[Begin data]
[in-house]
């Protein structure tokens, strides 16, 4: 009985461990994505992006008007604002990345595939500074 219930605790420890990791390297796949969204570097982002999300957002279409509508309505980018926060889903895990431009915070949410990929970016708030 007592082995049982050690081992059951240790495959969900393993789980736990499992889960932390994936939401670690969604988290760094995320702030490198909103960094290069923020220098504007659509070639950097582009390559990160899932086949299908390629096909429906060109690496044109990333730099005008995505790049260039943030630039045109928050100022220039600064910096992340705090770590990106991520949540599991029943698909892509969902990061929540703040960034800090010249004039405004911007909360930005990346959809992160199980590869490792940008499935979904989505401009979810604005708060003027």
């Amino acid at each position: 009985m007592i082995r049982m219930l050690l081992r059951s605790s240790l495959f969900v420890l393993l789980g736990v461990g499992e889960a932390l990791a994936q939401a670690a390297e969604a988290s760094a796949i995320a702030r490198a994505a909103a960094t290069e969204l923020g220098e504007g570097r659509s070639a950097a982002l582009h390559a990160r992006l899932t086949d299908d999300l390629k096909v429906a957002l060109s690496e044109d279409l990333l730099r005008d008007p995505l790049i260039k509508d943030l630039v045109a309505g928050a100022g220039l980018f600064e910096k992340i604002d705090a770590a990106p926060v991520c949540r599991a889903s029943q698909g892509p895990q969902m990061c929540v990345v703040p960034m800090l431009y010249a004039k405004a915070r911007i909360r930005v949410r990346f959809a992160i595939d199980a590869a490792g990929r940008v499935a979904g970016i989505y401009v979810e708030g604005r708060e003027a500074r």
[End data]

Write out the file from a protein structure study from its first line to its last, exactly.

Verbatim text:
[in-house]
């Protein structure tokens, strides 16, 4: 009985461990994505992006008007604002990345595939500074 219930605790420890990791390297796949969204570097982002999300957002279409509508309505980018926060889903895990431009915070949410990929970016708030 007592082995049982050690081992059951240790495959969900393993789980736990499992889960932390994936939401670690969604988290760094995320702030490198909103960094290069923020220098504007659509070639950097582009390559990160899932086949299908390629096909429906060109690496044109990333730099005008995505790049260039943030630039045109928050100022220039600064910096992340705090770590990106991520949540599991029943698909892509969902990061929540703040960034800090010249004039405004911007909360930005990346959809992160199980590869490792940008499935979904989505401009979810604005708060003027």
């Amino acid at each position: 009985m007592i082995r049982m219930l050690l081992r059951s605790s240790l495959f969900v420890l393993l789980g736990v461990g499992e889960a932390l990791a994936q939401a670690a390297e969604a988290s760094a796949i995320a702030r490198a994505a909103a960094t290069e969204l923020g220098e504007g570097r659509s070639a950097a982002l582009h390559a990160r992006l899932t086949d299908d999300l390629k096909v429906a957002l060109s690496e044109d279409l990333l730099r005008d008007p995505l790049i260039k509508d943030l630039v045109a309505g928050a100022g220039l980018f600064e910096k992340i604002d705090a770590a990106p926060v991520c949540r599991a889903s029943q698909g892509p895990q969902m990061c929540v990345v703040p960034m800090l431009y010249a004039k405004a915070r911007i909360r930005v949410r990346f959809a992160i595939d199980a590869a490792g990929r940008v499935a979904g970016i989505y401009v979810e708030g604005r708060e003027a500074r």